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U.S. restores Iran sanctions waiver as deadline for nuclear deal looms

A senior State Department official denied the move was a concession and instead characterized it as a “return to the status quo.”
Image: A worker rides a bicycle past the reactor building of the Bushehr nuclear power plant, just outside the southern city of Bushehr, Iran, on Oct. 26, 2010.
A worker rides a bicycle past the reactor building of the Bushehr nuclear power plant, just outside the southern city of Bushehr, Iran, on Oct. 26, 2010.Majid Asgaripour / Mehr News Agency via AP file

WASHINGTON — The United States is waiving sanctions on Iran’s civil nuclear program as the Biden administration races to secure a return to the 2015 nuclear deal with Tehran.

The State Department notified Congress of the waiver Friday, according to documents obtained by NBC News. The change in policy would allow other countries to cooperate on certain nonproliferation activities necessary to return to the international nuclear agreement.

The move comes at a critical time. Nuclear talks between world powers are entering their final stretch, with negotiators in Vienna hoping to revive the Obama-era agreement known as the Joint Comprehensive Plan of Action, or JCPOA. On top of that, Iran is just weeks away from being able to produce enough weapons grade material for a nuclear bomb.

A senior State Department official denied that Friday’s step was a concession to Iran and instead characterized it as a “return to the status quo.”

“This is not a signal that we are about to reach an understanding on a mutual return to full implementation of the JCPOA,” the official said.

The sanctions waiver “is designed to facilitate discussions that would help to close a deal on a mutual return to full implementation of the JCPOA and lay the groundwork for Iran’s return to performance of its JCPOA commitments,” the State Department said in its report to Congress, adding it is also designed to “constrain Iran’s nuclear activities.”

“Absent this sanctions waiver, detailed technical discussions with third parties regarding disposition of stockpiles and other activities of nonproliferation value cannot take place,” the senior State Department official said.

The 2015 nuclear deal imposed restrictions on Iran’s nuclear program in return for an easing of economic sanctions. Former President Donald Trump pulled the U.S. out of the accord in 2018 and reimposed sanctions. Since then, Iran has steadily exceeded the deal’s limits on its nuclear activity, raising concerns that Tehran could soon have enough fissile material for an atomic bomb.

Even after withdrawing from the deal, the Trump administration kept the sanctions waiver in place until May of 2020, arguing they were necessary to maintain oversight over Iran’s nuclear program and help reduce proliferation risks.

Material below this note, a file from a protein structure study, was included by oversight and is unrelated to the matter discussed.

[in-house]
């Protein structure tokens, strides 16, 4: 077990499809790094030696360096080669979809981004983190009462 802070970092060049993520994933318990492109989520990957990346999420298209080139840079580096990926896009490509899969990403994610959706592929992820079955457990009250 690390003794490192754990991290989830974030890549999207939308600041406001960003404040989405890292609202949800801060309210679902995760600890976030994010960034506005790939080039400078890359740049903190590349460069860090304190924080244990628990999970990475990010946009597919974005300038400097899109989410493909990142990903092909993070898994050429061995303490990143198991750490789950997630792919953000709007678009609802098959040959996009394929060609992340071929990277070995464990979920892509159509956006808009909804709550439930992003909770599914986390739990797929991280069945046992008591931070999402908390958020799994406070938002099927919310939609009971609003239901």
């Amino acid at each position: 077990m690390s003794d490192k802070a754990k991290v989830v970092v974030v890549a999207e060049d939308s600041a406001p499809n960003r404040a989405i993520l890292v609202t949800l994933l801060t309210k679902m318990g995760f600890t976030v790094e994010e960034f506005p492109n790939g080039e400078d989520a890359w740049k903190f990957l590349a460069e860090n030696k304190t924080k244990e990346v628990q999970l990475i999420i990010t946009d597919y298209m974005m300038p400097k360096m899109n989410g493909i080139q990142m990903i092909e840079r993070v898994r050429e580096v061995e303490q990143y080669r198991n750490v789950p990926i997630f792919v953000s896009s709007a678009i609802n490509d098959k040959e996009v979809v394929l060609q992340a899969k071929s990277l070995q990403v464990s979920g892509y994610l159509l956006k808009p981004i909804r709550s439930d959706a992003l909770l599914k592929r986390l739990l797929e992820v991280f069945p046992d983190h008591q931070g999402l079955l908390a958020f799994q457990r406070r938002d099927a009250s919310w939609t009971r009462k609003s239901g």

Iran denies it has any plans to build nuclear weapons.

Some arms control experts said Friday that the decision by the Biden administration indicated Iran and world powers could be near an agreement.

“These sanctions waivers allow for international cooperation on activities that help reduce Iran’s nuclear potential and are a sign that a deal on full and mutual return to compliance may be within reach,” said Daryl Kimball of the nonprofit Arms Control Association.

Naysan Rafati, an analyst with the International Crisis Group think tank, said that “if the negotiations in Vienna are going to restore the nuclear side of the agreement, having these waivers would be part and parcel of its implementation.

"That's not to say a diplomatic breakthrough is necessarily imminent, but it's one piece in that puzzle,” he added.

The late Friday announcement is likely to evoke criticism from Iran hawks on both sides of the congressional aisle who have questioned the Biden administration’s approach to Iran resurrecting the 2015 deal.

A law enacted the same year as the initial agreement gives Congress the opportunity to review any nuclear agreements with Iran.

In an hourlong floor speech Wednesday, Senate Foreign Relations Committee Chairman Bob Menendez, D-N.J., said even if Iran returned to compliance with the nuclear restrictions in the 2015 deal, Tehran had gained technical know-how that could not be undone.

“While the deal the U.S. and our partners are pursuing in Vienna would ostensibly seek to reverse technological advancements, the acquisition of knowledge is never reversible,” he said. “At this point, we seriously have to ask, ‘What exactly are we trying to salvage?'”